Airlines love to tout their environmental-friendly initiatives and the new trend is biofuel. But is “biofuel” a subjective term like “all natural” or a clearly-defined, objective fuel type? Is it actually a good thing?
United released the following video on biofuel:
It does not a nice job of concisely explaining what biofuel is, but again…is that United’s definition or is there a regulated definition?
Wikipedia provides the following definition:
A biofuel is a fuel that is produced through contemporary biological processes, such as agriculture and anaerobic digestion, rather than a fuel produced by geological processes such as those involved in the formation of fossil fuels, such as coal and petroleum, from prehistoric biological matter.
Sounds good, but that’s a very wide definition. Are biofuels helpful for the environment? Yes and no.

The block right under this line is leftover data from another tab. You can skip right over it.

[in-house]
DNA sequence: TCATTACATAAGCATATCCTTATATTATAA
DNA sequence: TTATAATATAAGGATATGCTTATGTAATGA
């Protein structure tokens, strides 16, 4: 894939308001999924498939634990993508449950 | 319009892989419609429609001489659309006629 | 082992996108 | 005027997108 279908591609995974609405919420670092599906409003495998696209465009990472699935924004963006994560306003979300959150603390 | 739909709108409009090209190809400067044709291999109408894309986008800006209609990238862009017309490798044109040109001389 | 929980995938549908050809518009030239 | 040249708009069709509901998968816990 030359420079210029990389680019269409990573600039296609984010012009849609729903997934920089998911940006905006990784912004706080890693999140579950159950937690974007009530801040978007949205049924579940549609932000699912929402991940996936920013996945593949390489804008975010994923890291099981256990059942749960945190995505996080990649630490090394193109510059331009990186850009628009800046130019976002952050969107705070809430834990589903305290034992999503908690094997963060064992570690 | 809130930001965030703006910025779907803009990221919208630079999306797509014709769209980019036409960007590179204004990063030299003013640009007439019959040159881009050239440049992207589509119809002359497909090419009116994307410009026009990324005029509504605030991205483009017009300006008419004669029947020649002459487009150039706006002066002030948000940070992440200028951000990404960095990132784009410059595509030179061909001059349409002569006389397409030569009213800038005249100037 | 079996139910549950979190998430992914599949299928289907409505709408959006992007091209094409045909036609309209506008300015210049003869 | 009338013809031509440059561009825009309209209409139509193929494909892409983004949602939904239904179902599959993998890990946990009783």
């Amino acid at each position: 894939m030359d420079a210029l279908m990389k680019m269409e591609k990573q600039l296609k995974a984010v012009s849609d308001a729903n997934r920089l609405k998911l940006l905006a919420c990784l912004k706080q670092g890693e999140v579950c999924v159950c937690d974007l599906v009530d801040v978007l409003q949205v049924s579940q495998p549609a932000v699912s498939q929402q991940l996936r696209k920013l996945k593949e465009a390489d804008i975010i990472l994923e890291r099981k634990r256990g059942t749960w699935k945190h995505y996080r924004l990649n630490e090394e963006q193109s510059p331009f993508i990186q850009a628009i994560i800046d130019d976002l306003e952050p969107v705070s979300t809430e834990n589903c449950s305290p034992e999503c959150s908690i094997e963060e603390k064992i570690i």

Biofuels are different from fossil fuels in regard to greenhouse gases but are similar to fossil fuels in that biofuels contribute to air pollution. Burning produces airborne carbon particulates, carbon monoxide and nitrous oxides.
Critics of biofuel argue that 1.) biofuel requires additional land-use to produce the material required for fuel. This will eventually cancel out the carbon emissions saved over fossil fuels. 2.) Creating biofuels take away irrigable land that is better allocated addressing world hunger issues and 3.) Both crops and biofuel facilities require significant water.
I’m not a scientist and try not to be a cynic, but don’t blindly assume that “biofuels” are inherently better than fossil fuels. Like many things in life, there are tradeoffs. I think we can all agree that working toward a carbon-neutral fuel is a lofty goal, even if an unlikely one.